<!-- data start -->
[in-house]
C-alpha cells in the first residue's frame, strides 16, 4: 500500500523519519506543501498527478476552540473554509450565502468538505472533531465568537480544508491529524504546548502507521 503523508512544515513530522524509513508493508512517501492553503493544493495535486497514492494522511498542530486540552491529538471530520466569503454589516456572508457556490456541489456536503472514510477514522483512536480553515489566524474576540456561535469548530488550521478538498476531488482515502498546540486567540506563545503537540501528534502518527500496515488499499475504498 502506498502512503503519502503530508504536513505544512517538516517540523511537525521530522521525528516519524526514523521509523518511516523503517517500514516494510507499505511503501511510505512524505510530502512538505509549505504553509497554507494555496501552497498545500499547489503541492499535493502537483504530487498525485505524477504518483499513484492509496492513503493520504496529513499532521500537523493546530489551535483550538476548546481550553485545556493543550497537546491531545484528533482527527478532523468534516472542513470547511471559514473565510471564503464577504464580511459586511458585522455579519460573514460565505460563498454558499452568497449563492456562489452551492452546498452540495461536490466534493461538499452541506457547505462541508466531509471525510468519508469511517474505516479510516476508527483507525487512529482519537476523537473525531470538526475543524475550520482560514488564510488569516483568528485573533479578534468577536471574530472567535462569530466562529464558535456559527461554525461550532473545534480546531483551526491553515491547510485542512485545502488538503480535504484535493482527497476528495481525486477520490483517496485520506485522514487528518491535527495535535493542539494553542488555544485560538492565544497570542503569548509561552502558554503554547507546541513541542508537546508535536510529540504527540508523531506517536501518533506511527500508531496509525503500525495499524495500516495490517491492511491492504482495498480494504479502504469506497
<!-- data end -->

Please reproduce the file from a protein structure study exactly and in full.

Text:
[in-house]
C-alpha cells in the first residue's frame, strides 16, 4: 500500500523519519506543501498527478476552540473554509450565502468538505472533531465568537480544508491529524504546548502507521 503523508512544515513530522524509513508493508512517501492553503493544493495535486497514492494522511498542530486540552491529538471530520466569503454589516456572508457556490456541489456536503472514510477514522483512536480553515489566524474576540456561535469548530488550521478538498476531488482515502498546540486567540506563545503537540501528534502518527500496515488499499475504498 502506498502512503503519502503530508504536513505544512517538516517540523511537525521530522521525528516519524526514523521509523518511516523503517517500514516494510507499505511503501511510505512524505510530502512538505509549505504553509497554507494555496501552497498545500499547489503541492499535493502537483504530487498525485505524477504518483499513484492509496492513503493520504496529513499532521500537523493546530489551535483550538476548546481550553485545556493543550497537546491531545484528533482527527478532523468534516472542513470547511471559514473565510471564503464577504464580511459586511458585522455579519460573514460565505460563498454558499452568497449563492456562489452551492452546498452540495461536490466534493461538499452541506457547505462541508466531509471525510468519508469511517474505516479510516476508527483507525487512529482519537476523537473525531470538526475543524475550520482560514488564510488569516483568528485573533479578534468577536471574530472567535462569530466562529464558535456559527461554525461550532473545534480546531483551526491553515491547510485542512485545502488538503480535504484535493482527497476528495481525486477520490483517496485520506485522514487528518491535527495535535493542539494553542488555544485560538492565544497570542503569548509561552502558554503554547507546541513541542508537546508535536510529540504527540508523531506517536501518533506511527500508531496509525503500525495499524495500516495490517491492511491492504482495498480494504479502504469506497